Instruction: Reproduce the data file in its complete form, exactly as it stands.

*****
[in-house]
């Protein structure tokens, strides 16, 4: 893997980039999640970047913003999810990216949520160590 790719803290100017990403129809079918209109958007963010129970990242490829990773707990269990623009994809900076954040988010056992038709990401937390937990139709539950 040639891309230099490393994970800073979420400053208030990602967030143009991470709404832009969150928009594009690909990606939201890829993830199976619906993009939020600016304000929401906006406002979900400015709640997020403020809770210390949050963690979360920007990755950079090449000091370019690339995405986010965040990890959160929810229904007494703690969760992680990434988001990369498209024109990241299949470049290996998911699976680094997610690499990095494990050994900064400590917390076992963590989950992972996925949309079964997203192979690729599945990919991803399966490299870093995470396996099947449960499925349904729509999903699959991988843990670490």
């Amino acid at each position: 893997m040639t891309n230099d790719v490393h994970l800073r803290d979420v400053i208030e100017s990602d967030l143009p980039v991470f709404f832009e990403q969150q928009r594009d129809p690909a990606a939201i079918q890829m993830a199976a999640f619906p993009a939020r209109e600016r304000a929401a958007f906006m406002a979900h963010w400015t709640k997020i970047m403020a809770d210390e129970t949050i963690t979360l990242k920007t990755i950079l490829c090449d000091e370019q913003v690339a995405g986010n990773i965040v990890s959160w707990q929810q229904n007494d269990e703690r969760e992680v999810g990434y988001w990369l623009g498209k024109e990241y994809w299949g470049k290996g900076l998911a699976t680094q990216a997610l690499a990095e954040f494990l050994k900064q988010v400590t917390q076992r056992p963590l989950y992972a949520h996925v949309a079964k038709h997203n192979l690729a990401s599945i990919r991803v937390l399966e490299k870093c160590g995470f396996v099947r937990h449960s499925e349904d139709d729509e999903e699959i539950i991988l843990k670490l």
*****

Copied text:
[in-house]
């Protein structure tokens, strides 16, 4: 893997980039999640970047913003999810990216949520160590 790719803290100017990403129809079918209109958007963010129970990242490829990773707990269990623009994809900076954040988010056992038709990401937390937990139709539950 040639891309230099490393994970800073979420400053208030990602967030143009991470709404832009969150928009594009690909990606939201890829993830199976619906993009939020600016304000929401906006406002979900400015709640997020403020809770210390949050963690979360920007990755950079090449000091370019690339995405986010965040990890959160929810229904007494703690969760992680990434988001990369498209024109990241299949470049290996998911699976680094997610690499990095494990050994900064400590917390076992963590989950992972996925949309079964997203192979690729599945990919991803399966490299870093995470396996099947449960499925349904729509999903699959991988843990670490």
């Amino acid at each position: 893997m040639t891309n230099d790719v490393h994970l800073r803290d979420v400053i208030e100017s990602d967030l143009p980039v991470f709404f832009e990403q969150q928009r594009d129809p690909a990606a939201i079918q890829m993830a199976a999640f619906p993009a939020r209109e600016r304000a929401a958007f906006m406002a979900h963010w400015t709640k997020i970047m403020a809770d210390e129970t949050i963690t979360l990242k920007t990755i950079l490829c090449d000091e370019q913003v690339a995405g986010n990773i965040v990890s959160w707990q929810q229904n007494d269990e703690r969760e992680v999810g990434y988001w990369l623009g498209k024109e990241y994809w299949g470049k290996g900076l998911a699976t680094q990216a997610l690499a990095e954040f494990l050994k900064q988010v400590t917390q076992r056992p963590l989950y992972a949520h996925v949309a079964k038709h997203n192979l690729a990401s599945i990919r991803v937390l399966e490299k870093c160590g995470f396996v099947r937990h449960s499925e349904d139709d729509e999903e699959i539950i991988l843990k670490l």